The Troll said...

I'm not so sure. He could just as easily say "oh well I was in favour of modifying the charge but there was a large bloc of people who wanted to scrap it and in these hard times I want to do the right thing and take the cost of the charge off of small businesses".

The spin is possible either way in the short term, but in the long term it will make a huge difference to how both London and Boris is seen. This is big stuff.

Jonathan said...

London Chamber of Commerce are shouting for the WEZ to be scrapped as well so if Red Boris doesn't listen he runs the risk of being branded "anti-business".

Anonymous said...

As TfL itself admits, the western extension hasn't reduced congestion, hasn't reduced the frequency of travel by car, and hasn't improved air quality - and the revenue loss from scrapping it would be minimal. Scrapping it would also have the merit of keeping Boris's pledge from that great big consultation, not six months ago, known as a mayoral election.

The Troll said...

Johnathan- Well as usual he's tried to have it both ways with that one. On the one hand he is appointing a business advisory panel, and on the other hand he is opposing the expansion of Heathrow. He is for the people and against business for that airport but against the people and for business for City Airport. Is he Red Boris, blue Boris or Green Boris? I'm not sure even he knows.

anonymous- he did pledge to scrap the charge originally but then only pledged to have a consultation nearer the election when things got difficult for him . He has now made it clear that he only favours amending the charge, or does he? Does anyone know? Should he consult himself?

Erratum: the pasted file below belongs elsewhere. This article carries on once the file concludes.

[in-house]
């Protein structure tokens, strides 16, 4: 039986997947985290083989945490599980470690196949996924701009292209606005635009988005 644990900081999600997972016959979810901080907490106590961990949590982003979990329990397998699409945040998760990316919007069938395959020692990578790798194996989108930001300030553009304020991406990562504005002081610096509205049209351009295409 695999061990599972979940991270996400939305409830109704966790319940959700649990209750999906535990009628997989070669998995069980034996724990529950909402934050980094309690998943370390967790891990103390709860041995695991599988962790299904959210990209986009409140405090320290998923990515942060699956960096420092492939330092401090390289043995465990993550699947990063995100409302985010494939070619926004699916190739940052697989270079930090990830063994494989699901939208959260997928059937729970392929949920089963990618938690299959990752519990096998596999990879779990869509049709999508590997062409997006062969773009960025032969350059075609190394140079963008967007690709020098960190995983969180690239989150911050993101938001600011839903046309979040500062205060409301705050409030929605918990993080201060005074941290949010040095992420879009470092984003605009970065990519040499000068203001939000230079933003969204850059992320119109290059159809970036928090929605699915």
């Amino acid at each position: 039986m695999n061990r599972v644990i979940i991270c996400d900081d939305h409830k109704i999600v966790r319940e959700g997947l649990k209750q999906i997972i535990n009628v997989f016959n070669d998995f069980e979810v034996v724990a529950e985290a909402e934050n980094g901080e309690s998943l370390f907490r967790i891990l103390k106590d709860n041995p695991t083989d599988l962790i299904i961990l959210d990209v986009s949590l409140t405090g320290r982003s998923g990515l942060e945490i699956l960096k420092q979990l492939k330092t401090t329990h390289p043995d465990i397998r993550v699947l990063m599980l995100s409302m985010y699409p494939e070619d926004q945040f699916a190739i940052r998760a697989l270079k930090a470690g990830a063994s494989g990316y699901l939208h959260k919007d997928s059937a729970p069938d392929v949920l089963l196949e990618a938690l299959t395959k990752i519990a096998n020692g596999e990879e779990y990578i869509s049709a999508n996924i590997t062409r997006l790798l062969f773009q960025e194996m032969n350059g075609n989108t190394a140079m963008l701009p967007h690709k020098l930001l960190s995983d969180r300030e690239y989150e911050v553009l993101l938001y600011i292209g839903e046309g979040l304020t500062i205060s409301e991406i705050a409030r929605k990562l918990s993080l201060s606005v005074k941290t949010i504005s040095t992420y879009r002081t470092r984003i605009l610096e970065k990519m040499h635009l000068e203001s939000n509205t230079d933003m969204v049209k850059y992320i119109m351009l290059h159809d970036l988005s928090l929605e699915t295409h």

Chris said...

"should he consult himself?"

I wouldn't if I was him. He'd never get anything done.

"the western extension hasn't reduced congestion"

This is a bit disingenuous. As even Gilligan admits there are now 30,000 fewer cars in the zone than before. Would letting them back in improve congestion do you think?

The Troll said...

"as even Gilligan admits''

I think that was Gilligan.

angelneptunestar said...

You all just enjoy moaning like a bunch of old grandmas.

"should he consult himself?"

I wouldn't if I was him. He'd never get anything done."

You have all just spent hours blaming him for acting quicly, without consulting anyone.
whatever he does, according to you lot, it is the wrong thing.

The Troll said...

This is probably a silly question, but I will give it a shot anyway:

Have you got anything to say about the western extension of the congestion charge?


angelneptunestar said...

Adam, you know me, so you know I f.... haven't.

prj45 said...

I love the Tower Hamlets move.

Let's see Boris (i.e. Kuvleer) attack that whilst at the same time saying local authorities should have more power to do what they want.

angelneptunestar said...

I don't love the Tower Hamlets move, it would be too many people deciding to have congestion charges.